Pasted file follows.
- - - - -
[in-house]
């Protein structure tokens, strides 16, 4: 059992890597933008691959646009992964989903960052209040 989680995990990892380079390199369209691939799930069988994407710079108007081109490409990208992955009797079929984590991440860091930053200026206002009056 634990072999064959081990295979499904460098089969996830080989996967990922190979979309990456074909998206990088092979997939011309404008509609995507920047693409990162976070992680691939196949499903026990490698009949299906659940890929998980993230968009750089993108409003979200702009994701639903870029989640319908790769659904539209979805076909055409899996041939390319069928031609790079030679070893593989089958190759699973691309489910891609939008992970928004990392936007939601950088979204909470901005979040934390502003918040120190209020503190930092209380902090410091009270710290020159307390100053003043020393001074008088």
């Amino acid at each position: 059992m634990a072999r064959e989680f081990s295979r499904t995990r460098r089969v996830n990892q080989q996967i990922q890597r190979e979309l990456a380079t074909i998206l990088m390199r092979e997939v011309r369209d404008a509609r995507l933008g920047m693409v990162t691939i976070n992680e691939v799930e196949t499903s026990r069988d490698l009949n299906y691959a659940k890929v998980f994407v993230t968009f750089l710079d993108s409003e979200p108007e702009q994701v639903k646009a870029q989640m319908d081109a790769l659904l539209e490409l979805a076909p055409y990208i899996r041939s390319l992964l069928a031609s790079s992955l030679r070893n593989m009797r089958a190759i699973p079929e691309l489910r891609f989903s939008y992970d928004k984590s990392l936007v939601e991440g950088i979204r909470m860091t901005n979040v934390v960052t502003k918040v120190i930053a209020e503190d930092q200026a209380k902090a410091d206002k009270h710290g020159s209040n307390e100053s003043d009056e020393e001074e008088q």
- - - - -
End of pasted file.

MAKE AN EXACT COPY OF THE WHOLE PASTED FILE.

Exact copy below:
[in-house]
């Protein structure tokens, strides 16, 4: 059992890597933008691959646009992964989903960052209040 989680995990990892380079390199369209691939799930069988994407710079108007081109490409990208992955009797079929984590991440860091930053200026206002009056 634990072999064959081990295979499904460098089969996830080989996967990922190979979309990456074909998206990088092979997939011309404008509609995507920047693409990162976070992680691939196949499903026990490698009949299906659940890929998980993230968009750089993108409003979200702009994701639903870029989640319908790769659904539209979805076909055409899996041939390319069928031609790079030679070893593989089958190759699973691309489910891609939008992970928004990392936007939601950088979204909470901005979040934390502003918040120190209020503190930092209380902090410091009270710290020159307390100053003043020393001074008088």
């Amino acid at each position: 059992m634990a072999r064959e989680f081990s295979r499904t995990r460098r089969v996830n990892q080989q996967i990922q890597r190979e979309l990456a380079t074909i998206l990088m390199r092979e997939v011309r369209d404008a509609r995507l933008g920047m693409v990162t691939i976070n992680e691939v799930e196949t499903s026990r069988d490698l009949n299906y691959a659940k890929v998980f994407v993230t968009f750089l710079d993108s409003e979200p108007e702009q994701v639903k646009a870029q989640m319908d081109a790769l659904l539209e490409l979805a076909p055409y990208i899996r041939s390319l992964l069928a031609s790079s992955l030679r070893n593989m009797r089958a190759i699973p079929e691309l489910r891609f989903s939008y992970d928004k984590s990392l936007v939601e991440g950088i979204r909470m860091t901005n979040v934390v960052t502003k918040v120190i930053a209020e503190d930092q200026a209380k902090a410091d206002k009270h710290g020159s209040n307390e100053s003043d009056e020393e001074e008088q």